Ageratina riparia (PROSEA)

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Plant Resources of South-East Asia
List of species

Ageratina riparia (Regel) R.M. King & H. Robinson

Family: Compositae


  • Eupatorium harrisii Urban,
  • E. riparium Regel.

Vernacular names

  • Mist flower, creeping crofton (En), hamakua pamakini (Hawaii) (Am)
  • Indonesia: teklan (Sundanese).


Native to Mexico and the West Indies, now widely distributed in South-East Asia, Indo-China, India, Sri Lanka, Australia and Hawaii.


A. riparia was spread mainly as an ornamental but has become a troublesome weed in Java, Thailand, India, Sri Lanka, Australia and Hawaii. In Java it is used as green material for composting, and as a cover crop to check erosion on slopes and terrace walls and the spread of Imperata cylindrica (L.) Raeuschel. Having strong antifungal properties it is used medicinally in Java and Sri Lanka. In southern Queensland it is suspected of causing mortality in horses feeding on it, via lung lesions resulting in chronic eosinophilic bronchiolitis.


  • Erect, perennial shrub or herb, 0.5-1.0 m tall, with creeping stems, rooting at the nodes, hairy, becoming glabrous near the base.
  • Leaves opposite; petiole 0.5-2.0 cm long, blade elliptical-lanceolate, 2-10 cm × 0.5-2.5 cm, margins sharply serrate in the upper part, nearly glabrous above, sparsely hairy beneath.
  • Inflorescence a 12-15-headed, paniculate corymb; heads 15-20-flowered.
  • Flowers white, corolla 3.0-3.5 mm long, 5-lobed.
  • Fruit an achene, linear-oblong, 1.5-2.0 mm long, 5-ribbed, ribs pubescent, narrow at the top, black.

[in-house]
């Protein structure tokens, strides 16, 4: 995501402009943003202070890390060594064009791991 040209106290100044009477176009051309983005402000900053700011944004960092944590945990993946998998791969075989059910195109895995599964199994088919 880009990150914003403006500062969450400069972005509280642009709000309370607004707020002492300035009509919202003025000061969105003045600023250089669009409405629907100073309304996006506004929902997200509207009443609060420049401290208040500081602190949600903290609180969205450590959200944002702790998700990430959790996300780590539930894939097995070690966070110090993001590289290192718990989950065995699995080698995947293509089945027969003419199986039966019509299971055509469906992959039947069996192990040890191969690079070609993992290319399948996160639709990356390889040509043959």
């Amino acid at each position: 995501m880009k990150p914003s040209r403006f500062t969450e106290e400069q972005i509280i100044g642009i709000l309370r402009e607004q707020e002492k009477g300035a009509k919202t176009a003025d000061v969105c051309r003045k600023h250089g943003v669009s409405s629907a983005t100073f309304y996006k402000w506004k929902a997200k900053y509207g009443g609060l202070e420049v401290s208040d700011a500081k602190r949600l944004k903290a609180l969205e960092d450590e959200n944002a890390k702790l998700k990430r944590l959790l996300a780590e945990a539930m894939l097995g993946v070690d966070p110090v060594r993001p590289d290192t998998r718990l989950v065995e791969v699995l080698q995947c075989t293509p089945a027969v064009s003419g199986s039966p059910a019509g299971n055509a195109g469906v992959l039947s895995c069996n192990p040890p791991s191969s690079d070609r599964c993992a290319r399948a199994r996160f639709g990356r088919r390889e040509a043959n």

A. riparia occurs in South-East Asia between (250-)1000-2500 m altitude in shaded, humid locations, along watercourses and field boundaries, on slopes, in tea plantations and forest clearings. It is damaged by frost. It may produce up to 100 000 seeds per plant per year and 75% of fresh seed may germinate within a week. Germination is promoted by light and inhibited by burial. In some wet highland areas it has spread into pastures and reduced their carrying capacity considerably. A. riparia has allelopathic effects on crops. It is difficult to kill using herbicides only, but it can be controlled by brushing, followed by spraying with a herbicide, burning the area and sowing a leguminous cover crop. Biological control using white smut (Entyloma ageratinae) has been effective at 500-2000 m altitude in Hawaii.

Selected sources

  • Anthonsen, T., 1969. New chromenes from Eupatorium species. Acta Chemica Scandinavica 23: 3605-3607.
  • Charudattan, R. & DeLoach, C.J., 1988. Management of pathogens and insects for weed control in agroecosystems. In: Altieri, M.A. & Liebman, M. (Editors): Weed management in agroecosystems: ecological approaches. CRC Press, Roca Baton, United States. pp. 245-264.
  • Dassanayake, M.D. & Fosberg, F.R. (Editors), 1980-. A revised handbook to the flora of Ceylon. volume 1-. Amerind Publishing Co., New Delhi, India.
  • Koster, J.T., 1935. The Compositae of the Malay archipelago. 1. Vernonieae and Eupatorieae. Blumea 1: 351-536.
  • Taylor, D.R. & Wright, J.A., 1971. Chromenes from Eupatorium riparium. Phytochemistry 10: 1665-1667.
  • Yadav, A.S. & Tripathi, R.S., 1982. A study of seed population dynamics of three weedy species of Eupatorium. Weed Research 22: 69-76.


  • M.S.M. Sosef & L.J.G. van der Maesen